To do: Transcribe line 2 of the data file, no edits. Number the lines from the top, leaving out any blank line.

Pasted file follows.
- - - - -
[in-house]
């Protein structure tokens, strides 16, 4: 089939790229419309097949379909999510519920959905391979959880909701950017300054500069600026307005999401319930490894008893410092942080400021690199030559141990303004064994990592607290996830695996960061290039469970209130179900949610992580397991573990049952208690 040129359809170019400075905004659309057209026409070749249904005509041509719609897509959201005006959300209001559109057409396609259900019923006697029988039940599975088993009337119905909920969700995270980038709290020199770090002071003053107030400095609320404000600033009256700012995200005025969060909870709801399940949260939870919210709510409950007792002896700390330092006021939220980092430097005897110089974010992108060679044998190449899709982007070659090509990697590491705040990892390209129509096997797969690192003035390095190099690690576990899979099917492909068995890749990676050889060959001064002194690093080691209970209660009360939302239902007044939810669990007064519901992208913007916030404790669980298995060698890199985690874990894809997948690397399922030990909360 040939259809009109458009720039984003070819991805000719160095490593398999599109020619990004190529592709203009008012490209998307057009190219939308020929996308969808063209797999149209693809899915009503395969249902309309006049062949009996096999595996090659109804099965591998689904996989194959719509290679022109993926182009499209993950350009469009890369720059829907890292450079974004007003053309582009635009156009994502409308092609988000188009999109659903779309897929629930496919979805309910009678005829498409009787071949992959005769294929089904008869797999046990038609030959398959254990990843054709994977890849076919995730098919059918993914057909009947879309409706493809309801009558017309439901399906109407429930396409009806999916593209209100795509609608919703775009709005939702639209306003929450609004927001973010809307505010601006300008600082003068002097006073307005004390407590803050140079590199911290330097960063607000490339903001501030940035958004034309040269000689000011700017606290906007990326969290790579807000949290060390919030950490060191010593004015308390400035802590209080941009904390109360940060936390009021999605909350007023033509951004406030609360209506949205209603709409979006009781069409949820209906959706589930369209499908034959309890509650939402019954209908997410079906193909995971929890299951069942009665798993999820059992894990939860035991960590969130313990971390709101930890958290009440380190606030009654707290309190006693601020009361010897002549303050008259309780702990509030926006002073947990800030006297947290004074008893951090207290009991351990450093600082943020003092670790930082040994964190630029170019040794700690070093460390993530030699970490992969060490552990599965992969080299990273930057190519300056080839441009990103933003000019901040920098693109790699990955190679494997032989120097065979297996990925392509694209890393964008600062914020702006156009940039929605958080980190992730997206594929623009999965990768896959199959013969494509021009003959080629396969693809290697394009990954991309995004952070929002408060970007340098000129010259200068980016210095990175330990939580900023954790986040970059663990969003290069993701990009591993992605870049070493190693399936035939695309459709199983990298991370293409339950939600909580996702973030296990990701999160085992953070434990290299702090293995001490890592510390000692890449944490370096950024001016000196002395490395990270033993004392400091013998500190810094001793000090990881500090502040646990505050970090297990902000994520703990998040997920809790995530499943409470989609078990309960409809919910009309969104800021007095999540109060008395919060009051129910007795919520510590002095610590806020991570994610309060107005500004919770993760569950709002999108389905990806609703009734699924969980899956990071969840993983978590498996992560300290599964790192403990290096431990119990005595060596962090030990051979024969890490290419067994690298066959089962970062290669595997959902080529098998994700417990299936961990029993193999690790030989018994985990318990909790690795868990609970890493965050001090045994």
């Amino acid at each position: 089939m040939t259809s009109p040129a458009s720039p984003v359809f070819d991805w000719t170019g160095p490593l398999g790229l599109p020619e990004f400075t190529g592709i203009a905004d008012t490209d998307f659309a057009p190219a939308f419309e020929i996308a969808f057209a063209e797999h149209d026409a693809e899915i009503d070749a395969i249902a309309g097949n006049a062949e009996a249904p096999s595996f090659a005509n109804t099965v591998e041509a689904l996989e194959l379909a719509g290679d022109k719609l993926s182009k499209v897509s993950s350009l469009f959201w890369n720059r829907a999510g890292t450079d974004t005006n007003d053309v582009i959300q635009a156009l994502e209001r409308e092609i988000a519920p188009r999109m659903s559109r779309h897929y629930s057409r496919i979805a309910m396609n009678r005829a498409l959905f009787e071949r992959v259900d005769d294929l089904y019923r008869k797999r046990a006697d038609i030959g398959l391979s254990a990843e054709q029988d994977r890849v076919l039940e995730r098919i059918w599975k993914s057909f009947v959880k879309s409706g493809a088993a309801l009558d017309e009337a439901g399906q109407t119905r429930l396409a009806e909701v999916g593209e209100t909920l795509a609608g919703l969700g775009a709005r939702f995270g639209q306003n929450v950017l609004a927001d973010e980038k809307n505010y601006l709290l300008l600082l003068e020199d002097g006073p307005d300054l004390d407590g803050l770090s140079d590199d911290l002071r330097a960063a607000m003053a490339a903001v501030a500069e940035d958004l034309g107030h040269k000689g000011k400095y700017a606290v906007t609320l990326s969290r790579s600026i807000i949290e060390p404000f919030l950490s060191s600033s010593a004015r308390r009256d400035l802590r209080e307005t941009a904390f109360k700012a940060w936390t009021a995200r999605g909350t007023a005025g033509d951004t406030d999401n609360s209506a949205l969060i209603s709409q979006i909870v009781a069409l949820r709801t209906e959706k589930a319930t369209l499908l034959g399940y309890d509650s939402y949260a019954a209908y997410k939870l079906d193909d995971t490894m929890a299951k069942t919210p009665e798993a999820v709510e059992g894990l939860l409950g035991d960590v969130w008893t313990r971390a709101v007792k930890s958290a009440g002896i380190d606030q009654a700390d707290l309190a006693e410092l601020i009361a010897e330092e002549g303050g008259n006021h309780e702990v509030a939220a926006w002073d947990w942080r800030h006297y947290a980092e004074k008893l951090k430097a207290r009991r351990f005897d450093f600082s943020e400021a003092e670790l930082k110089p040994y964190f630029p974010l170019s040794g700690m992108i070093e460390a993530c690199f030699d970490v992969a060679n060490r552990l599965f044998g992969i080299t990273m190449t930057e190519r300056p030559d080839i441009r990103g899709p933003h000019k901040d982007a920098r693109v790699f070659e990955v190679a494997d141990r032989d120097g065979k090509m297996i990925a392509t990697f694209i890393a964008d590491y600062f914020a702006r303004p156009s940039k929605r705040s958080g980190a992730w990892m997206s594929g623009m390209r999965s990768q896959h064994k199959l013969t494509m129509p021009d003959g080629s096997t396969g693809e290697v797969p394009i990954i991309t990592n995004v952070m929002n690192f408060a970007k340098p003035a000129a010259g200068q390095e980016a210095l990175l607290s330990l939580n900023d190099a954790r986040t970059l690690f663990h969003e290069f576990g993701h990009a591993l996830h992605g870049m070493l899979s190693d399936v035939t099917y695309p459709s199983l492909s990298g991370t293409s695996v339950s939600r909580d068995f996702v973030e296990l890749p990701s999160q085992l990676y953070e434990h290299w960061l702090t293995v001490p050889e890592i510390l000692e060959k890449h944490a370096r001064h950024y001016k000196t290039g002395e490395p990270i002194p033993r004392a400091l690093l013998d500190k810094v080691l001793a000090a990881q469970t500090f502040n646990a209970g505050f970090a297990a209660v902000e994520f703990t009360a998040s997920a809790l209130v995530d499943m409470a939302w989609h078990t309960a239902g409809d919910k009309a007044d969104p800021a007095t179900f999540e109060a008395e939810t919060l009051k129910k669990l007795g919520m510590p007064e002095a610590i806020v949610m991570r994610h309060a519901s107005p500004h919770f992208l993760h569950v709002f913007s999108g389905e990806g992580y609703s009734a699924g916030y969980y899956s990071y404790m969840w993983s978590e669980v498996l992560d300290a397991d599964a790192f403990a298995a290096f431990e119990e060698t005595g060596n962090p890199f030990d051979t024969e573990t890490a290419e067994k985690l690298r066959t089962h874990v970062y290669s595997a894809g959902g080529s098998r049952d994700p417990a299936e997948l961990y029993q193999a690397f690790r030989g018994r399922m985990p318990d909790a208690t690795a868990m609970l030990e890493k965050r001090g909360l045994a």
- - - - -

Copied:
């Protein structure tokens, strides 16, 4: 089939790229419309097949379909999510519920959905391979959880909701950017300054500069600026307005999401319930490894008893410092942080400021690199030559141990303004064994990592607290996830695996960061290039469970209130179900949610992580397991573990049952208690 040129359809170019400075905004659309057209026409070749249904005509041509719609897509959201005006959300209001559109057409396609259900019923006697029988039940599975088993009337119905909920969700995270980038709290020199770090002071003053107030400095609320404000600033009256700012995200005025969060909870709801399940949260939870919210709510409950007792002896700390330092006021939220980092430097005897110089974010992108060679044998190449899709982007070659090509990697590491705040990892390209129509096997797969690192003035390095190099690690576990899979099917492909068995890749990676050889060959001064002194690093080691209970209660009360939302239902007044939810669990007064519901992208913007916030404790669980298995060698890199985690874990894809997948690397399922030990909360 040939259809009109458009720039984003070819991805000719160095490593398999599109020619990004190529592709203009008012490209998307057009190219939308020929996308969808063209797999149209693809899915009503395969249902309309006049062949009996096999595996090659109804099965591998689904996989194959719509290679022109993926182009499209993950350009469009890369720059829907890292450079974004007003053309582009635009156009994502409308092609988000188009999109659903779309897929629930496919979805309910009678005829498409009787071949992959005769294929089904008869797999046990038609030959398959254990990843054709994977890849076919995730098919059918993914057909009947879309409706493809309801009558017309439901399906109407429930396409009806999916593209209100795509609608919703775009709005939702639209306003929450609004927001973010809307505010601006300008600082003068002097006073307005004390407590803050140079590199911290330097960063607000490339903001501030940035958004034309040269000689000011700017606290906007990326969290790579807000949290060390919030950490060191010593004015308390400035802590209080941009904390109360940060936390009021999605909350007023033509951004406030609360209506949205209603709409979006009781069409949820209906959706589930369209499908034959309890509650939402019954209908997410079906193909995971929890299951069942009665798993999820059992894990939860035991960590969130313990971390709101930890958290009440380190606030009654707290309190006693601020009361010897002549303050008259309780702990509030926006002073947990800030006297947290004074008893951090207290009991351990450093600082943020003092670790930082040994964190630029170019040794700690070093460390993530030699970490992969060490552990599965992969080299990273930057190519300056080839441009990103933003000019901040920098693109790699990955190679494997032989120097065979297996990925392509694209890393964008600062914020702006156009940039929605958080980190992730997206594929623009999965990768896959199959013969494509021009003959080629396969693809290697394009990954991309995004952070929002408060970007340098000129010259200068980016210095990175330990939580900023954790986040970059663990969003290069993701990009591993992605870049070493190693399936035939695309459709199983990298991370293409339950939600909580996702973030296990990701999160085992953070434990290299702090293995001490890592510390000692890449944490370096950024001016000196002395490395990270033993004392400091013998500190810094001793000090990881500090502040646990505050970090297990902000994520703990998040997920809790995530499943409470989609078990309960409809919910009309969104800021007095999540109060008395919060009051129910007795919520510590002095610590806020991570994610309060107005500004919770993760569950709002999108389905990806609703009734699924969980899956990071969840993983978590498996992560300290599964790192403990290096431990119990005595060596962090030990051979024969890490290419067994690298066959089962970062290669595997959902080529098998994700417990299936961990029993193999690790030989018994985990318990909790690795868990609970890493965050001090045994």